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November 25, 2011     Post-Gazette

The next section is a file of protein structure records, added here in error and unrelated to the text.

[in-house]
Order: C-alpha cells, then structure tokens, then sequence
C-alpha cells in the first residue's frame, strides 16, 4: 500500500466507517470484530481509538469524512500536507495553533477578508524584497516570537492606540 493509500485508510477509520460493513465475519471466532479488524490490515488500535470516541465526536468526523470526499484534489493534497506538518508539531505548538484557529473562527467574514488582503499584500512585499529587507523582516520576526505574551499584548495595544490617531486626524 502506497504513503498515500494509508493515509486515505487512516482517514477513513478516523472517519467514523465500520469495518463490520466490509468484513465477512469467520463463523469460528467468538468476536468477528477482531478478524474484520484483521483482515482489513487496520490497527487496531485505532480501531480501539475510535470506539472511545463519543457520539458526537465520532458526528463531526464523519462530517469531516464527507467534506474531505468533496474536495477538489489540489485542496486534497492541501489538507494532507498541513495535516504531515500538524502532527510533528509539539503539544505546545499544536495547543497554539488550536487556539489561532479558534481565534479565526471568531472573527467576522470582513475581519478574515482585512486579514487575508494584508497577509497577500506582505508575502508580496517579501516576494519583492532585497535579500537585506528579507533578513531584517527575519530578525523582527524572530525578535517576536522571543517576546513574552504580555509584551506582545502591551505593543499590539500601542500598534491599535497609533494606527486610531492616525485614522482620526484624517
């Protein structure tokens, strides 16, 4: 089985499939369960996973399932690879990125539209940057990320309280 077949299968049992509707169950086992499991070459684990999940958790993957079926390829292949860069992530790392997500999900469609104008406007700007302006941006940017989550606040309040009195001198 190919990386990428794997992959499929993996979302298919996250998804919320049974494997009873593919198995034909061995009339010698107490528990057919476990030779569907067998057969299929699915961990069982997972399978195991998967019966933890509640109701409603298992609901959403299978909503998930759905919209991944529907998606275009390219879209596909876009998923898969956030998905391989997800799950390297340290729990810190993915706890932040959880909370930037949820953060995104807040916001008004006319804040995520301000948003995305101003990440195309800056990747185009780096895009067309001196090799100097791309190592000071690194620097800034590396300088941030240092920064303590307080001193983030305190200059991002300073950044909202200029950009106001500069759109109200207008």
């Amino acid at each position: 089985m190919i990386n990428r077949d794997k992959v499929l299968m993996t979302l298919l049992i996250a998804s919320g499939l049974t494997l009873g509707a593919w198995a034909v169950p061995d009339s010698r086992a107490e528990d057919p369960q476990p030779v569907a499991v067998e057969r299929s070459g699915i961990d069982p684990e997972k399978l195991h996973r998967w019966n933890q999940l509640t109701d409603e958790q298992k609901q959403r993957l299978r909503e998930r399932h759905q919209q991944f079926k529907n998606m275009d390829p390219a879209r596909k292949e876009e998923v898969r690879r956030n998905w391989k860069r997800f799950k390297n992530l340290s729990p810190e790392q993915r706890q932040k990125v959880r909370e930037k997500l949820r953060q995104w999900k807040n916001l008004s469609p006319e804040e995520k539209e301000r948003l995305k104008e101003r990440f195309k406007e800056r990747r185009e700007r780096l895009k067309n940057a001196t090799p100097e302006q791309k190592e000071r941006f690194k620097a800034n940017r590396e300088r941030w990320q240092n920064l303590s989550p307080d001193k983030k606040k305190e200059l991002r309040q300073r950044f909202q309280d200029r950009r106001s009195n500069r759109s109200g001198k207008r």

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POST-GAZETTE, NOVEMBER 25, 2011 Page13 00Y'anna 00abb00onno by,o00000000,o00oro A Nostalgic Remembrance First of all, although it is a day late, let me wish all of you a Happy Thanksgiving• Once again, I combined my family with that of my cous- in, Ralph Pepe. We had an added surprise this year, company from Italy. Loretta's friend, Manuela Ferarri, from Milan, had never experi- enced an American Thanks- giving• We invited her and she accepted• Later, when we were alone, her com- ments included her observa- tions of family, several gen- erations of family, and the interactions that took place between them all. She also indicated that it was like an old fashioned Italian get- together except for the fact that the food was American and English was spoken• Last week, I left off with Sal Meli and me arriving in Catanzaro. Actually, we drove to a little town just outside of the main city of Catan- zaro, called Andeli, with the accent on the "A." A friend from Watertown and his wife had gone back to visit fam- ily and check on an offer given to them by a German developer. They owned a piece of beach-front property and the developer wanted to buy it and put up a resort of sorts. We were late driving from Reggio and they were with the representatives from the German company. Sal and I were entertained by my friend's aunt at her home, and within an hour or so, my missing friends showed up with smiles on their faces• Without saying anything in the way of busi- ness, I guessed that the Ger- mans offered them quite a bit to purchase their beach- front land. It was late after- noon, and time for dinner. They took us to the best local restaurant in town along with just about every other relative that wasn't commit- ted to something• We hit it off with one of their cousins• He was young, single and relished the idea he was go- ing to hang around with two Americans for a few days. My friend's aunt insisted that we stay at her home, but it was overcrowded and inconvenient. My friend knew that the best thing for us was to check into a hotel and he knew one on the beach that might be to our liking. When we saw it, it was. Most of the guests were young single Italians on summer holiday, and this meant many lovely young ladies. The next day, A1, my friend from Watertown, brought his single cousin and joined us at the hotel for lunch. We sat out on a veranda that was actually on the beach. Before they arrived, Sal and I spent most of the morning and early afternoon on the beach sunning ourselves, swimming and admiring the scenery, if you catch my drift. When AI and his cousin arrived, we selected a table at the hotel's beach restau- rant. We sat in the shade with most everyone around us still in their bathing suits. We began discussing the qualities of the young ladies that surrounded us, but it was in Italian. Al's cousin really didn't speak enough English to converse in anything but Italian• We ordered something to eat and I began eaves dropping on a conversation between two girls at the next table• By their accents I knew that they were English. They were actually discussing Sal and me, not thinking that we could understand English• One of them indicated that she found Sal quite attrac- tive with his tan and curly hair. When Sal had hair, it was so curly that he had an Afro, long before it became stylish in the U.S. Sal over- heard the young ladies and mentioned their conversa- tion to the rest of the table, only in Italian• From that point on, we focused in on what the two girls were say- ing. The next thing we heard were comments from the second of the two, describing me and that she would like to meet me, but how? Being a wise guy, I told my com- panions that I was going to put a cigarette in my mouth, and not finding a match, would ask them if anyone had matches. Each of them was to say no and I would take it from there. The two young ladies ob- served us searching. I soon turned to them and saw a lighter sitting on a pack of English cigarettes near the one that made the com- ments about me. As I turned, she said, "Si signore•" In my perfect Boston accent, I said, "May I borrow your lighter, we seem to be out of matches•" She turned purple, now knowing that we under- stood everything they were saying. Well, they were em- barrassed and that was the end of the relationship. Like I said, I could be a wise guy. We stayed with my friend A1 and his family for another -- FOR YOU WHO APPRECIATE THE FINEST -- THE MUSIC FOR ALL OCCASIONS 781-648-5678 day or so and then hit the road. The only reservation we had made was for a hotel room in Rome and I wanted to see southern Italy before we headed for the Italian capital. Rome is like any other big city worldwide, no reservation, no rooms. Be- fore we left, I called home to let them know that we were heading north. When speak- ing to Babbononno, he reminded me that I had promised that I would visit Foggia where he was born and try to find family. I said that I hadn't forgotten and that I would head there when I was on the east coast of Italy. Morn and Dad wished us luck on our trip north, and after many good byes, we left Catanzaro. On the outskirts, we passed a wine stand. In ru- ral America we have fruit and vegetable stands with some of them selling apple cider. In Italy many of the local room and pop vintners sell their wine on the side of the road. I sampled a couple of the blends the owner had for sale, selected the one I liked and bought a five liter bottle of it. The bottle was a giant Chianti bottle without the wicker around it. The vintner carved out a stopper from a piece of cork, stuck it in the top of the bottle and we were on our way. We drove west on the high- way that connected Catan- zaro and Reggio. There was no major highway head- ing northward in that gen- eral area except from Reggio. So, we retraced our steps and looked at the local scen- ery. Part of the way, we were up in the mountains of Calabria. The road was a two lane road with no guard rails and I took it slow manipulat- ing some of those mountain curves. Without any warn- ing, a tropical thunderstorm developed and surrounded us. We were up so high, we weren't below the storm, we were in it. You couldn't see anything as the rain came down in sheets. The thunder sounded like the sixteen inch cannons on a battleship and when light- ning flashed, it flashed hori- zontally across the car. We were in trouble. I couldn't see the edge of the road and I knew that, if I made a mistake, we would end up in the valley below the hard way. I soon saw red lights flashing in front of me and downshifted to second gear. An 18-wheeler was in front of us just crawling and I pulled in right behind the giant truck. We finally exited the storm and by the time we were at the foot of the mountain, the sun was out and the car was dry. I think what helped were the Hail Marys that Sal and I silently said. That day, we got religion. TO BE CONTINUED GOD BLESS AMERICA • The Socially Set (Continued from Page 8) Left to right: BLO music director David Angus, baritone Daniel Sutin and BLO overseer Michael Puzo enjoy the "Hocus Pocus Gala" at the Mandarin Oriental Hotel. (Photo by Roger Farrington) ....... Madison Square Gar- den Entertainment has announced the 2012 audi- tion cites and dates for the "Rockettes Summer Inten- sive" training program at Radio City Music Hall for all local area aspiring dancers. Auditions in Boston are scheduled for December 27 at the Wang Theatre. Now entering its eleventh year, the Rockettes Summer Intensive offers aspiring dan- cers the unique opportunity to train with the world- famous Rockettes as well as a Rockettes Director/Chore- ographer and learn their signature precision dance technique. Acceptance into the Rock- ettes Summer Intensive is a crucial stepping stone for Rockette hopefuls who aspire to one day dance with the legendary company. Since the inception of the Summer Intensive in 2001, 47 danc- ers who have gone through the program have gone on to become world-famous Rockettes. Auditions begin November 6, 2011 and run through January 2012 in 13 different cities across the country. "The Rockettes Summer Intensive is a pivotal pro- gram for serious dancers who want to gain the training and technique of the Rock- ettes precision dance style," said Eileen Grace, Rockettes Director and Choreographer. "Our dance education pro- grams are invaluable for dancers and one of the best training tools for these tal- ented Rockette hopefuls who strive to become part of the legendary dance company." The Rockettes Summer Intensive is a weeklong pro- gram, running June 24 - August 3, 2012, and hosted at Radio City Music Hall in the actual studios where the Rockettes rehearse for their starring roles in the annual production of the Radio City Christmas Spectacular. Dancers accepted into the program rehearse daily from 9:30 a.m. to 5:30 p.m., with group education seminars in the evenings. This dis- tinctive style transcends a multitude of dance disci- plines including jazz, tap, musical theater, lyrical and of course the legendary Rock- ettes kick line. The cur- riculum focuses on original choreography and forma- tions from the Rockette rep- ertoire that will culminate in a student showcase. To be considered for the Rockettes Summer Inten- sive, dancers must be at least 14 years of age (by June 22, 2012) with a mini- mum of 5 years training in tap, jazz and ballet. For further details on the Rockettes Summer Inten- sive, visit www.rockettes.com. Enjoy! (Be sure to visit Hilda Morrill's gardening Web site, www.bostongardens.com. In addition to events covered and reported by the columnist, "The Socially Set" is compiled from various other sources such as news and press re- leases, PRNewswire services, etc.). • Thinking Out Loud (Continued from Page 4) about thanking the same God and hoping probably that God protected them from the Pilgrims too. Yes, terrible things happen all the time that call into question our faith in our- selves, others and even God. However, always taking time to offer Thanksgiving is not a one-day holiday; it needs to be repeated constantly. A family in Weymouth is now in great pain and for them this year's Thanksgiv- ing may offer little if any hope. However, it will be up to all of us to share hope with one another and a sense of oneness. Pain is shared by all of us, but at the end of the day, it is in giving thanks, that we understand who we are as a society. For the most part, the good will outlast the bad. Everything else is chopped liver and not turkey• The Federal Trade Commission works for the consumer to prevent fraud end deception. CaU 1-877-FTC-HELP (1-877-382-4357) or log on to www,ftc.gov.